More help demanded for struggling dairy farmers

Prime Minister Laimdota Straujuma and Agriculture Minister Janis Duklavs met with Phil Hogan, European Commissioner for Agriculture and Rural Development Monday in Brussels in her latest effort to win support for Latvian dairy farmers struggling to cope with the disappearance of the Russian market as a result of a sanctions war between the European Union and Russian Federation.  

"As the result of Russia's sanctions, our milk producers have lost an important export market - dairy exports to Russia have declined by 40%," said Straujuma.

According to Straujuma the dairy sector accounts for 25% of the Latvian agricultural sector and, in 2013, 60% of milk was exported. Meanwhile purchase prices for milk have fallen by 20% compared to July 2014.

The dairy sector has lost €44m so far this year according to the Agriculture Ministry.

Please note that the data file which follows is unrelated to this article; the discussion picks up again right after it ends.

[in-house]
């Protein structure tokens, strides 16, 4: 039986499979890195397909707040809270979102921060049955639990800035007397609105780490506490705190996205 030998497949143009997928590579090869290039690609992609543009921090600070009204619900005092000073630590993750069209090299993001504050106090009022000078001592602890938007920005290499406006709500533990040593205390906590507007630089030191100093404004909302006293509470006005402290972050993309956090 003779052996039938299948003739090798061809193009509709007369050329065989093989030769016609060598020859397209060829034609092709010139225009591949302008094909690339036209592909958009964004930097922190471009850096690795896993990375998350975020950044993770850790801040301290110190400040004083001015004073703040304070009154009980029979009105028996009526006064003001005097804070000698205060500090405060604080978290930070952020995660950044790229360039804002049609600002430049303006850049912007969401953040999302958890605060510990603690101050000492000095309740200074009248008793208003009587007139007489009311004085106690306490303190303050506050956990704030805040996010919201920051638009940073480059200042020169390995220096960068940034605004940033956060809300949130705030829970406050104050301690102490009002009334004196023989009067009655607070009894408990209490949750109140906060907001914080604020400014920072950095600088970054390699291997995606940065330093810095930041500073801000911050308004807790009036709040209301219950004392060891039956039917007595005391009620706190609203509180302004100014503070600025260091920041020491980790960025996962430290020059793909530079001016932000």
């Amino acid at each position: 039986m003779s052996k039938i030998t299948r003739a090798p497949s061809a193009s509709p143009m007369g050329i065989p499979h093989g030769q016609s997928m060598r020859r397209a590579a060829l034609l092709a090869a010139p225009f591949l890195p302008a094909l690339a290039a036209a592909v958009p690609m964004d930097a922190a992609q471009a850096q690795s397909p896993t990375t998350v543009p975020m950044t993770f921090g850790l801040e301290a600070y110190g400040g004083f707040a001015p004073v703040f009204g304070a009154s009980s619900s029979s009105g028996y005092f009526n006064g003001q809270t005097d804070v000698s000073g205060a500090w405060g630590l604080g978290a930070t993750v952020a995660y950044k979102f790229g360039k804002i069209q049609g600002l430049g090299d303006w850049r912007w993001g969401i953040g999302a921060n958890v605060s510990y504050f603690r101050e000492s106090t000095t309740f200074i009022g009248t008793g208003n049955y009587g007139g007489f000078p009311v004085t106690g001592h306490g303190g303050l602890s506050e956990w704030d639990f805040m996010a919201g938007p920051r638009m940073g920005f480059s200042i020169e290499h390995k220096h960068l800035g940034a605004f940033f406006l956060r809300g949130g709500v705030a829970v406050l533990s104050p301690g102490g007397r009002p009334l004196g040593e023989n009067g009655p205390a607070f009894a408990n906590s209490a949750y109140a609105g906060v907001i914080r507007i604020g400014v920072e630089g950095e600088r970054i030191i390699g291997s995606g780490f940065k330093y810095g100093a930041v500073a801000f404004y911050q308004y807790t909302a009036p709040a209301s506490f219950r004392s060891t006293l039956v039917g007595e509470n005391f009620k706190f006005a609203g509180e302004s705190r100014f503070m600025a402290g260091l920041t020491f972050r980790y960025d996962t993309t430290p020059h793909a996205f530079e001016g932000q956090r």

An official release said: "The Prime Minister and Minister for Agriculture emphasized - in view of €200 million invested in the development of the dairy sector from 2007 to 2013, it would be important not to lose this contribution due to current difficulties."

“The Latvian government has, for its part, just granted the Latvian farmers €7.6 million... Over the last year, our manufacturers have begun to acquire 18 new markets... however, this process is not fast.

In what it described as a "transitional period," EC support measures should be "very substantial," said Straujuma. 

“Commissioner Phil Hogan expressed his understanding of the fact that the situation in the Latvian dairy sector is more complex than in other Member States of the European Union, which have been adversely affected by Russia's sanctions and decline of purchase price for milk following the abolition of the quota system. The Commissioner for Agriculture confirmed that the European Commission will prepare a proposal in support to the Latvian dairy industry until the extraordinary meeting of the EU Agriculture and Fisheries Council on 7 September,“ Duklavs said after the meeting.

For his part, Hogan said: “This situation is grave. I would like to assure you that the EC will examine all possible support measures within the next two weeks”.

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Economy
Economy